Prosectors said the woman realized after she regained consciousness that she had been dragged across the floor and placed in a corner, and said that Burns threatened to shoot her if she looked up or raised her head until he was gone, and would “make it look like a suicide.”

Also testifying at the trial was a former girlfriend of Burns, who said he had choked her, also rendering her unconscious, when they were dating.

Grubbs, who said Burns was “vicious and harmful,” also ordered him to serve the final two years of his term on probation.

 

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Murder indictment against East Cobb couple’s accused killer thrown out

A South Georgia man indicted for killing an East Cobb couple in 2015 has had the dismissal of his murder indictment upheld by the Georgia Supreme Court.Elrey and June Runion, murdered East Cobb couple

By a 7-2 vote, the state’s high court agreed with a lower-court ruling that a Telfair County grand jury that indicted Ronnie Adrian Towns was unlawfully constituted because “some of the grand jurors were not selected randomly.”

The ruling was announced on Monday.

(You can read the entire court ruling here.)

Towns was charged with the Jan. 2015 murders of Elrey “Bud” Runion, 69, and his wife June, 66, of East Cobb, who had traveled to McRae, Ga., to buy a 1966 Ford Mustang Towns had posted for sale on Craigslist.

After their daughters reported them missing, the bodies of the Runions were found in their car in a pond in Telfair County a few days later. Authorities in that southeast Georgia county said the Runions had both been shot in the head.

Prosecutors alleged that Towns tried to lure the victims with the prospect of buying the car, but intended to rob them.

Towns, who was 28 at the time of the Runions’ deaths, turned himself in, and he was indicted for murder by a grand jury.

According to the Supreme Court ruling, 50 prospective grand jurors were summoned to appear on March 16, 2015, but fewer than 16 showed up on time. The presiding judge ordered some of those who hadn’t appeared to be located by the Telfair sheriff, and asked the court clerk to identify four possible candidates for the grand jury from a list of prospective petit jurors who could show up quickly.

Two of those four reported, and others summoned for the grand jury later also reported, and a grand jury was empaneled on March 16.

That grand jury, with the two originally on the petit juror list, returned a murder indictment against Towns the same day.

Towns filed a motion to dismiss the indictment, alleging the two on the petit juror list were not chosen at random. Towns’ attorney said the clerk telephoned those four individuals, whom she knew personally. In a 2017 ruling, the trial court concurred and dismissed the murder indictment.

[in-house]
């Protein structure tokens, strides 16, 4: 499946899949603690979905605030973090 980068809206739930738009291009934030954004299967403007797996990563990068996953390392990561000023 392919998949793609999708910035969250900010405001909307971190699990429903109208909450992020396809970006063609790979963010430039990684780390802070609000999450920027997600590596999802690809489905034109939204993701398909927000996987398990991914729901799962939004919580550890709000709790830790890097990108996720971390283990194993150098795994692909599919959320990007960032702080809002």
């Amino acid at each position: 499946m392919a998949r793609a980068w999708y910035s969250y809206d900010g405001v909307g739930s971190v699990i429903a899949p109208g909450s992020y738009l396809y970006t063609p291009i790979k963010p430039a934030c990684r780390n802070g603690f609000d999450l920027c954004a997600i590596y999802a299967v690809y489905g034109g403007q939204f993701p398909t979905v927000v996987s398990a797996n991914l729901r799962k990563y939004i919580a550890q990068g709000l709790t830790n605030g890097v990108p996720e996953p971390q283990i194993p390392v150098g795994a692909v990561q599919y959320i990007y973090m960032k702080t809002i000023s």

Prosecutors appealed that ruling to the Supreme Court. The high court majority concluded that while the petit jurors were selected at random from a master jury list, in selecting the two individuals who eventually served on the grand jury, the clerk:

” . . . relied on her personal knowledge of the prospective petit jurors, her own assessment of the extent to which she had the information necessary to contact them, and her estimate of the likelihood that they would be available to report immediately. Those selections were not ‘random’ in any sense of the word.”

The Oconee Circuit District Attorney, which prosecutes cases in Telfair and six other South Georgia counties, is seeking the death penalty against Towns.

The Runions, who lived in the Wendwood subdivision off Holly Springs Road, were married for 38 years. According to their obituary, in 1991 the Runions founded Forever Greatful Ministries, which helps families in need in the Marietta area. He was retired from AT & T and she was a preschool teacher at Johnson Ferry Christian Academy.

They were longtime members of Mt. Paran Church of God North on Allgood Road.

 

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Former business partner of murdered East Cobb man indicted

A Woodstock man has been indicted for the 2014 murder of an East Cobb man who was his former business partner and roommate.

Jerry Moore, murdered East Cobb man
Jerry Moore

Ross Allyson Byrne, 56, was arrested Aug. 30, 2018 for the killing of Jerry Moore, who lived in a neighborhood off Holly Springs Road.

That was just a few days after Johnathan Wheeler of Stockbridge was sentenced to two consecutive life terms without parole for the murder of Moore.

Byrne was indicted by a Cobb Superior Court grand jury on Oct. 3 on eight felony counts, including malice murder, felony murder, conspiracy to commit a felony and violation of rackeetering laws.

Another count alleges that in March of this year, Byrne asked an individual identified as “J.G.” to have Wheeler killed in exchange for money.

The indictment states that Byrne conspired with Wheeler to commit the murder of Moore, who was found stabbed to death multiple times with a knife in his home at 2808 Gracewood Drive on Jan. 25, 2014.